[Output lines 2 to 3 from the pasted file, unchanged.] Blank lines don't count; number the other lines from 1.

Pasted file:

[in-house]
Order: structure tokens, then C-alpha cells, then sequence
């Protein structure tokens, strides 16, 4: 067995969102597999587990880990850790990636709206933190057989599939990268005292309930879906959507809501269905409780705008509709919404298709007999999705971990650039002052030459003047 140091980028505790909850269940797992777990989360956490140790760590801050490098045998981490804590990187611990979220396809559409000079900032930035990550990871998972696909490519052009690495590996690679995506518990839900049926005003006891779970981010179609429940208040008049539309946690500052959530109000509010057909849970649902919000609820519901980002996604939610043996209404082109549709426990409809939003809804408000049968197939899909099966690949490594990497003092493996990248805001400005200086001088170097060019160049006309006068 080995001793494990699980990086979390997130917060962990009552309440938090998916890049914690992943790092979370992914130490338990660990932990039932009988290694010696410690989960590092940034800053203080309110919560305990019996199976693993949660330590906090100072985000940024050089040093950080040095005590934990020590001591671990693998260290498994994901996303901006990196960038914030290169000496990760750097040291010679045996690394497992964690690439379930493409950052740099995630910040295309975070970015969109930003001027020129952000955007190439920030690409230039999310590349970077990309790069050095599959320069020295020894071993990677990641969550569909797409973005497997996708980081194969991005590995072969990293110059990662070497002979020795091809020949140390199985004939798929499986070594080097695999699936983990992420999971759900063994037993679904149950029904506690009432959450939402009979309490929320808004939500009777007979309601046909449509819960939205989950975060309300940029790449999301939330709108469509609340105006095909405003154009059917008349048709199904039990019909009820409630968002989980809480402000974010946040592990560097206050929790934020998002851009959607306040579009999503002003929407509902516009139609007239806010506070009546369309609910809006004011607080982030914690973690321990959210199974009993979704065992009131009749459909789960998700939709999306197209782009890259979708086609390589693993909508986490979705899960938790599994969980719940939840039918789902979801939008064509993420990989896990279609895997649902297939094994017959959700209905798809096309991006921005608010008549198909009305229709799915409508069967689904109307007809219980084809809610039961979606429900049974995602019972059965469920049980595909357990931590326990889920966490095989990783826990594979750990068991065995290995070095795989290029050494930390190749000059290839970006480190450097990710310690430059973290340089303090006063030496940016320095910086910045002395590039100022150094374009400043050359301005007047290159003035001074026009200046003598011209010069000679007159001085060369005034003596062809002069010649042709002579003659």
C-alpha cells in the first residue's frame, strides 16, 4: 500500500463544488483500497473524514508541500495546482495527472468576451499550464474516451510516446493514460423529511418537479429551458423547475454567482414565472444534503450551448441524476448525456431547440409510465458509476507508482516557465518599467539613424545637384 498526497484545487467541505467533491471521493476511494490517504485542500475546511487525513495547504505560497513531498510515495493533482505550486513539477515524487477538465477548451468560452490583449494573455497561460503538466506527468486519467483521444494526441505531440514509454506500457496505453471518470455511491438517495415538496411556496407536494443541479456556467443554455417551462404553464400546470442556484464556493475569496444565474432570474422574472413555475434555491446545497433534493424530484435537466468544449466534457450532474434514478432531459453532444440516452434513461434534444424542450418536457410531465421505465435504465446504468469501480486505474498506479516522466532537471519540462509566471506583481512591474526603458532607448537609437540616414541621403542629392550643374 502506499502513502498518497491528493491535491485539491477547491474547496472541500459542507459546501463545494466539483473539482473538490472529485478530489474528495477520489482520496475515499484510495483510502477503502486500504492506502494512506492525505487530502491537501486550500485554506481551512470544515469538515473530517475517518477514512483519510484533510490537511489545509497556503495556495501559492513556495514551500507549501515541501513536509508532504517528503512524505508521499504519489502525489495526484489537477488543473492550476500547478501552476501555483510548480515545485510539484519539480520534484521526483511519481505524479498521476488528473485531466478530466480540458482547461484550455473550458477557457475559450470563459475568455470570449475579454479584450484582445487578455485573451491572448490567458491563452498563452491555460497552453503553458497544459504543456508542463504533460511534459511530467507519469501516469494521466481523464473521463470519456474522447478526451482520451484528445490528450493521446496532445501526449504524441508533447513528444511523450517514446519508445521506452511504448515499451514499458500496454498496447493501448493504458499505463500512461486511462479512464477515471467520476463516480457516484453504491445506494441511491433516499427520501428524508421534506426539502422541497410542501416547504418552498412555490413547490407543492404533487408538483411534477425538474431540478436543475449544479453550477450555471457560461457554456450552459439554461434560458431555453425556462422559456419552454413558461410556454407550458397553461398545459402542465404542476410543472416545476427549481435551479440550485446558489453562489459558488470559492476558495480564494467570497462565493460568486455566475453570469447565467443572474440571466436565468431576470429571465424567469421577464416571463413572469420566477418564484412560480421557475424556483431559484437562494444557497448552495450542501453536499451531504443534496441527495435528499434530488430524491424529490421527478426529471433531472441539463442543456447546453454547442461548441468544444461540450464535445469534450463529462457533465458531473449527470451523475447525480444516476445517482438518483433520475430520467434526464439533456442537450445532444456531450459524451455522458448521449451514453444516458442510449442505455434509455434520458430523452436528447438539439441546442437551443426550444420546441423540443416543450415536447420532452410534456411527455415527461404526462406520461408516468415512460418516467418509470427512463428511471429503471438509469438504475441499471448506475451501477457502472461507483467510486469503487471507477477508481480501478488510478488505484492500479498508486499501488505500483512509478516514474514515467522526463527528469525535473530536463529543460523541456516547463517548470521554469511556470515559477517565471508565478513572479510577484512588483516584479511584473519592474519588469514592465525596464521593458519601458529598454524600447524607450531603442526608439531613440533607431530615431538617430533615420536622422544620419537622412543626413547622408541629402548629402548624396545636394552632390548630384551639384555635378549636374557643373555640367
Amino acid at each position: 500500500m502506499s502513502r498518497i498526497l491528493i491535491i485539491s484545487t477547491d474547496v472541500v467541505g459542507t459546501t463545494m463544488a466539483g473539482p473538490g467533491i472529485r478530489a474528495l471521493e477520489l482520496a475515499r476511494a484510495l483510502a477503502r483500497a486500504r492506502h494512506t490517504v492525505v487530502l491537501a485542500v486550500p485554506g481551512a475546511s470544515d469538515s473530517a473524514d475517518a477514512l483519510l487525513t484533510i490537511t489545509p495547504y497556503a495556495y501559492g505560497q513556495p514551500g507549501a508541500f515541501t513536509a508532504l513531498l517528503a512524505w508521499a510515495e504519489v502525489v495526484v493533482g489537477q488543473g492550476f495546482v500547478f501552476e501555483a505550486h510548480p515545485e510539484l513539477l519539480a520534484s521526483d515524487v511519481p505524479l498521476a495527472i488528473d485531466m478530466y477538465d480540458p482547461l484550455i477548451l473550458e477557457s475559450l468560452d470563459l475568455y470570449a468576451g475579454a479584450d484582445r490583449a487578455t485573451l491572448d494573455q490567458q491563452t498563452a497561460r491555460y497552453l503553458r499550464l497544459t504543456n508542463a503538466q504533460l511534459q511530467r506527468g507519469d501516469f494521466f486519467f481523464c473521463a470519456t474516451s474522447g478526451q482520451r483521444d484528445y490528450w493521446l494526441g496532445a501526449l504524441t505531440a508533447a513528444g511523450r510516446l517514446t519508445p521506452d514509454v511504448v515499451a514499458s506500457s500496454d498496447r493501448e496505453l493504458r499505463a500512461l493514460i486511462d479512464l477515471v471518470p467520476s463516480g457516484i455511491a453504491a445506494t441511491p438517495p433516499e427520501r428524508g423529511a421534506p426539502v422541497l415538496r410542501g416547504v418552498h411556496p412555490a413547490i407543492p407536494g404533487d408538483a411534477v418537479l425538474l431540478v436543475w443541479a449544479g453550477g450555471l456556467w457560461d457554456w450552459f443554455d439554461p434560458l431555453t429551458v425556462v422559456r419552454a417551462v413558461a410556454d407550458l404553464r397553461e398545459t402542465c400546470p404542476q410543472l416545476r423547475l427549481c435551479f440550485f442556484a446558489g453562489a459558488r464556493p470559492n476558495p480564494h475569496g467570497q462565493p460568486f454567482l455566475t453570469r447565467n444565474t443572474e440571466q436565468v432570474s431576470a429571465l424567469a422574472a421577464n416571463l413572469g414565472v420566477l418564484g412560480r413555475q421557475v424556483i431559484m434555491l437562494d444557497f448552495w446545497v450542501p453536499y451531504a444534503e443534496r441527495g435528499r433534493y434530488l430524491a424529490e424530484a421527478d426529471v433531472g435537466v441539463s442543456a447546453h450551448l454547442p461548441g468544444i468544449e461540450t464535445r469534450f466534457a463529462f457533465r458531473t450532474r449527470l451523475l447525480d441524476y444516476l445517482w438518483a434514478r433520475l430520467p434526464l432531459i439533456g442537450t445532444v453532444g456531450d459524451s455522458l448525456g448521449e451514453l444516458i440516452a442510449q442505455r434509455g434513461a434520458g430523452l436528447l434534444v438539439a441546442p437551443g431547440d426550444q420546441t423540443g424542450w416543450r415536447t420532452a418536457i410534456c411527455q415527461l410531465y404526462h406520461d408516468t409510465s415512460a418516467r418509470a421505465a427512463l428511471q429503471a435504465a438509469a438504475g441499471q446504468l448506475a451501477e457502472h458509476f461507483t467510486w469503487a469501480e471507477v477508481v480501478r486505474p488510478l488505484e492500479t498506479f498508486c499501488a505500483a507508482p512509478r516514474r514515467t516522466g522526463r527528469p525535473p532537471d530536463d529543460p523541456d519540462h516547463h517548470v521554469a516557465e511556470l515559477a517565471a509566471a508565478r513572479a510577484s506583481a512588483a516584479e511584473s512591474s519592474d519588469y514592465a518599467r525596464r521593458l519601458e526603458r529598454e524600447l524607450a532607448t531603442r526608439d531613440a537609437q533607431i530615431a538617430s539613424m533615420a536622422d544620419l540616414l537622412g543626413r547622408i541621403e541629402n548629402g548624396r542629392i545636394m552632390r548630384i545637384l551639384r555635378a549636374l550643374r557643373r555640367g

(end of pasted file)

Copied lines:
Order: structure tokens, then C-alpha cells, then sequence
């Protein structure tokens, strides 16, 4: 067995969102597999587990880990850790990636709206933190057989599939990268005292309930879906959507809501269905409780705008509709919404298709007999999705971990650039002052030459003047 140091980028505790909850269940797992777990989360956490140790760590801050490098045998981490804590990187611990979220396809559409000079900032930035990550990871998972696909490519052009690495590996690679995506518990839900049926005003006891779970981010179609429940208040008049539309946690500052959530109000509010057909849970649902919000609820519901980002996604939610043996209404082109549709426990409809939003809804408000049968197939899909099966690949490594990497003092493996990248805001400005200086001088170097060019160049006309006068 080995001793494990699980990086979390997130917060962990009552309440938090998916890049914690992943790092979370992914130490338990660990932990039932009988290694010696410690989960590092940034800053203080309110919560305990019996199976693993949660330590906090100072985000940024050089040093950080040095005590934990020590001591671990693998260290498994994901996303901006990196960038914030290169000496990760750097040291010679045996690394497992964690690439379930493409950052740099995630910040295309975070970015969109930003001027020129952000955007190439920030690409230039999310590349970077990309790069050095599959320069020295020894071993990677990641969550569909797409973005497997996708980081194969991005590995072969990293110059990662070497002979020795091809020949140390199985004939798929499986070594080097695999699936983990992420999971759900063994037993679904149950029904506690009432959450939402009979309490929320808004939500009777007979309601046909449509819960939205989950975060309300940029790449999301939330709108469509609340105006095909405003154009059917008349048709199904039990019909009820409630968002989980809480402000974010946040592990560097206050929790934020998002851009959607306040579009999503002003929407509902516009139609007239806010506070009546369309609910809006004011607080982030914690973690321990959210199974009993979704065992009131009749459909789960998700939709999306197209782009890259979708086609390589693993909508986490979705899960938790599994969980719940939840039918789902979801939008064509993420990989896990279609895997649902297939094994017959959700209905798809096309991006921005608010008549198909009305229709799915409508069967689904109307007809219980084809809610039961979606429900049974995602019972059965469920049980595909357990931590326990889920966490095989990783826990594979750990068991065995290995070095795989290029050494930390190749000059290839970006480190450097990710310690430059973290340089303090006063030496940016320095910086910045002395590039100022150094374009400043050359301005007047290159003035001074026009200046003598011209010069000679007159001085060369005034003596062809002069010649042709002579003659």